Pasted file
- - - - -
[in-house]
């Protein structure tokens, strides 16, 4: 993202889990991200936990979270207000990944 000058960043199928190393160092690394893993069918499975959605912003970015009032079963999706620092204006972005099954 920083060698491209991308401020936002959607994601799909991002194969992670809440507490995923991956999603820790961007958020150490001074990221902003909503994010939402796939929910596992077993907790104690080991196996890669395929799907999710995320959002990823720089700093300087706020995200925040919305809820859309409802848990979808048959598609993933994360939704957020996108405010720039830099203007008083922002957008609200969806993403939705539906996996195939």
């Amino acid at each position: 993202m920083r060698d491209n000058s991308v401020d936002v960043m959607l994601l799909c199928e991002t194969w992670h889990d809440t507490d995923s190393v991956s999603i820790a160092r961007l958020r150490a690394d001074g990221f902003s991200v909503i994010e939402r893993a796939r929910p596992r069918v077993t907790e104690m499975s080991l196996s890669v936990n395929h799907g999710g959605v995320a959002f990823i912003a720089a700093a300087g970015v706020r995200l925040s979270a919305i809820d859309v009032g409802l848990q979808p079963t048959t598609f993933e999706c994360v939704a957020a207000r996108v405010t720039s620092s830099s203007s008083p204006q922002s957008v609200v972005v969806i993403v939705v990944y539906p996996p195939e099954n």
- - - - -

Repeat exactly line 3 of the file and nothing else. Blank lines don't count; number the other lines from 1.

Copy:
């Amino acid at each position: 993202m920083r060698d491209n000058s991308v401020d936002v960043m959607l994601l799909c199928e991002t194969w992670h889990d809440t507490d995923s190393v991956s999603i820790a160092r961007l958020r150490a690394d001074g990221f902003s991200v909503i994010e939402r893993a796939r929910p596992r069918v077993t907790e104690m499975s080991l196996s890669v936990n395929h799907g999710g959605v995320a959002f990823i912003a720089a700093a300087g970015v706020r995200l925040s979270a919305i809820d859309v009032g409802l848990q979808p079963t048959t598609f993933e999706c994360v939704a957020a207000r996108v405010t720039s620092s830099s203007s008083p204006q922002s957008v609200v972005v969806i993403v939705v990944y539906p996996p195939e099954n």